• Understand when you’re at your best
  • Rate the likelihood of connecting, and
  • Calibrate your schedule

To me these can all be summed up by playing to your strengths.  Go to events where you are likely to be successful, at times when you are likely to be successful.  At large events, think about events within the event, which are going to be fruitful.  When I go to trade shows coupled with technical meetings, I find the trade show floor to be much more accommodating when most of the people are at technical presentations.  So I always pick a presentation time to skip on purpose and go to the trade show floor to meet vendors when they aren’t overwhelmed.  I also find a conference breakfast to be an easier time to meet people than lunch or dinner, so I always try to arrive early and sit with someone I don’t know.  These may or may not be good approaches for you.  The point is figure out the times and places that you can be successful, usually through experimentation.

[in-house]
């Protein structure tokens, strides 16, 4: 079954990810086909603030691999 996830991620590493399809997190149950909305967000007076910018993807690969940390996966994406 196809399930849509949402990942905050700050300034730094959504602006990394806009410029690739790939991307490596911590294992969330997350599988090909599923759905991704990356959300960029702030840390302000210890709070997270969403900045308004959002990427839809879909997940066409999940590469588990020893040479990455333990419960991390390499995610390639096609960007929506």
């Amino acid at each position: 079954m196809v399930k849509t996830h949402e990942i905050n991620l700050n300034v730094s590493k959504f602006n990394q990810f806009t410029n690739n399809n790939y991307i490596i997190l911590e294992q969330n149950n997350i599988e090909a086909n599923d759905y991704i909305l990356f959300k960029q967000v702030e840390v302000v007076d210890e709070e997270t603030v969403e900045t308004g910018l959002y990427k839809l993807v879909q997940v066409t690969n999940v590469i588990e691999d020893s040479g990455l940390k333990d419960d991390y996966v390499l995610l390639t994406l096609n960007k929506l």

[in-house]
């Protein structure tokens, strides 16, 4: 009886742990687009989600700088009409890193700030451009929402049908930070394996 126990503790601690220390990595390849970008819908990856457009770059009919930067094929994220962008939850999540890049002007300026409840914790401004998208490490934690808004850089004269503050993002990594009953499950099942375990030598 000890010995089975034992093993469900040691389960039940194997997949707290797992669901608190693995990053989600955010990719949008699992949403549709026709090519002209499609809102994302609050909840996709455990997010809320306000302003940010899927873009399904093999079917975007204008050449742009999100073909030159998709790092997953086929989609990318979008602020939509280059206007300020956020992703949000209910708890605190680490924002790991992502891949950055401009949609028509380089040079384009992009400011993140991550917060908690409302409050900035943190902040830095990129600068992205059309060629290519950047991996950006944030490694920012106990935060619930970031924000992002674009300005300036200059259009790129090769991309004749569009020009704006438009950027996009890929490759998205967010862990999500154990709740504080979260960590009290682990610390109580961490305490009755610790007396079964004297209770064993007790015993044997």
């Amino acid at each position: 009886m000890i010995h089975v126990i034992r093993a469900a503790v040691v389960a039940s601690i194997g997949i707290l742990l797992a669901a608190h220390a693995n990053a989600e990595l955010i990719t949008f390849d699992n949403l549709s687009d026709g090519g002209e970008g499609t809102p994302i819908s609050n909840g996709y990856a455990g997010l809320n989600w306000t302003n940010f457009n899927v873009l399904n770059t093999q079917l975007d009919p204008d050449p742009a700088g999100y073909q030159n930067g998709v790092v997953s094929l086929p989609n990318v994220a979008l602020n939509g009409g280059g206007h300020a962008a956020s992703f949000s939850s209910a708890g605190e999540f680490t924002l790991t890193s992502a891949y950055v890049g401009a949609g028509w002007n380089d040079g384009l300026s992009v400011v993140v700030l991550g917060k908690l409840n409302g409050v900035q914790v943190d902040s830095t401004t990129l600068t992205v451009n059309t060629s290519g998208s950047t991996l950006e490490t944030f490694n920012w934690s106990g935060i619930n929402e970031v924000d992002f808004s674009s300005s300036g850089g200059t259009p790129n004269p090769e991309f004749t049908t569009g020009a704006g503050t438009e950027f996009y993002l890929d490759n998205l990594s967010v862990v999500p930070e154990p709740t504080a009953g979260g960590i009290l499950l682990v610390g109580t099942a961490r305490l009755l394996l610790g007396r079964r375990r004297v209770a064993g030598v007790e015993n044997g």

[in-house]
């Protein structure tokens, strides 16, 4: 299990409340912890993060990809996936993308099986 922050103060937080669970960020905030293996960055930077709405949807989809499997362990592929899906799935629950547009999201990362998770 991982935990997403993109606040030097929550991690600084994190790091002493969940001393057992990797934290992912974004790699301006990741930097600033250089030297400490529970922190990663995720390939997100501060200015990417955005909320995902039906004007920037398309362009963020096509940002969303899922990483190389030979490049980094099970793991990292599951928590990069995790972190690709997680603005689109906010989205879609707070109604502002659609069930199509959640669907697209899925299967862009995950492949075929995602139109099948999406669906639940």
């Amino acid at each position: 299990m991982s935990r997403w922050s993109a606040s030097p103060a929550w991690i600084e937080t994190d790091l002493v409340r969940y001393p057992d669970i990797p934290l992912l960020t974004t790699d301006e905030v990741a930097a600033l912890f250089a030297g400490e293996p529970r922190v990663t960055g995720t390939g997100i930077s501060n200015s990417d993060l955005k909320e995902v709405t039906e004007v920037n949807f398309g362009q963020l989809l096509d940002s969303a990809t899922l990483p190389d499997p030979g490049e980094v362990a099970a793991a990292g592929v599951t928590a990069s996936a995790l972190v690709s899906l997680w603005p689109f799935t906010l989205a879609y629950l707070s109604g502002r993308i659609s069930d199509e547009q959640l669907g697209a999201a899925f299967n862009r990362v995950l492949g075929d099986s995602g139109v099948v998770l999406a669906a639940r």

The Rise of the Zombie Connectors℠!

I like to think of myself as one of the early adopters of LinkedIn. I’ve been a Member since February 20, 2004. [If you were an earlier adopter, let me know. I’m always looking for people who remember when you had to connect with people you didn’t know, because there were so few people on LinkedIn, it was hard to find anyone you knew].